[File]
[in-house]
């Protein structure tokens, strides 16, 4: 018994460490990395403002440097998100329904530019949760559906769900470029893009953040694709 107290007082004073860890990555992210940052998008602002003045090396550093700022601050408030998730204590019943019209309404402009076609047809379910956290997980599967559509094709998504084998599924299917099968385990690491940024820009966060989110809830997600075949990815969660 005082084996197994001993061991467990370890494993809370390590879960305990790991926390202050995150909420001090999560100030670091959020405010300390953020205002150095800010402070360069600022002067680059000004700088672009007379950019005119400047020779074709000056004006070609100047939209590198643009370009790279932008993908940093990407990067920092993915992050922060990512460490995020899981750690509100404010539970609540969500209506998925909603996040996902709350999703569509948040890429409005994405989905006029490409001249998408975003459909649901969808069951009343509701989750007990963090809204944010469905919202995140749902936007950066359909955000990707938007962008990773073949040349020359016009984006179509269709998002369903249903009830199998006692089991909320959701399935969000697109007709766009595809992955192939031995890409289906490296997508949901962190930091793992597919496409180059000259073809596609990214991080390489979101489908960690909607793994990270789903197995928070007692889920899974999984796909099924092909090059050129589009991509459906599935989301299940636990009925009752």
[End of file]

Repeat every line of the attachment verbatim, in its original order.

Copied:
[in-house]
């Protein structure tokens, strides 16, 4: 018994460490990395403002440097998100329904530019949760559906769900470029893009953040694709 107290007082004073860890990555992210940052998008602002003045090396550093700022601050408030998730204590019943019209309404402009076609047809379910956290997980599967559509094709998504084998599924299917099968385990690491940024820009966060989110809830997600075949990815969660 005082084996197994001993061991467990370890494993809370390590879960305990790991926390202050995150909420001090999560100030670091959020405010300390953020205002150095800010402070360069600022002067680059000004700088672009007379950019005119400047020779074709000056004006070609100047939209590198643009370009790279932008993908940093990407990067920092993915992050922060990512460490995020899981750690509100404010539970609540969500209506998925909603996040996902709350999703569509948040890429409005994405989905006029490409001249998408975003459909649901969808069951009343509701989750007990963090809204944010469905919202995140749902936007950066359909955000990707938007962008990773073949040349020359016009984006179509269709998002369903249903009830199998006692089991909320959701399935969000697109007709766009595809992955192939031995890409289906490296997508949901962190930091793992597919496409180059000259073809596609990214991080390489979101489908960690909607793994990270789903197995928070007692889920899974999984796909099924092909090059050129589009991509459906599935989301299940636990009925009752």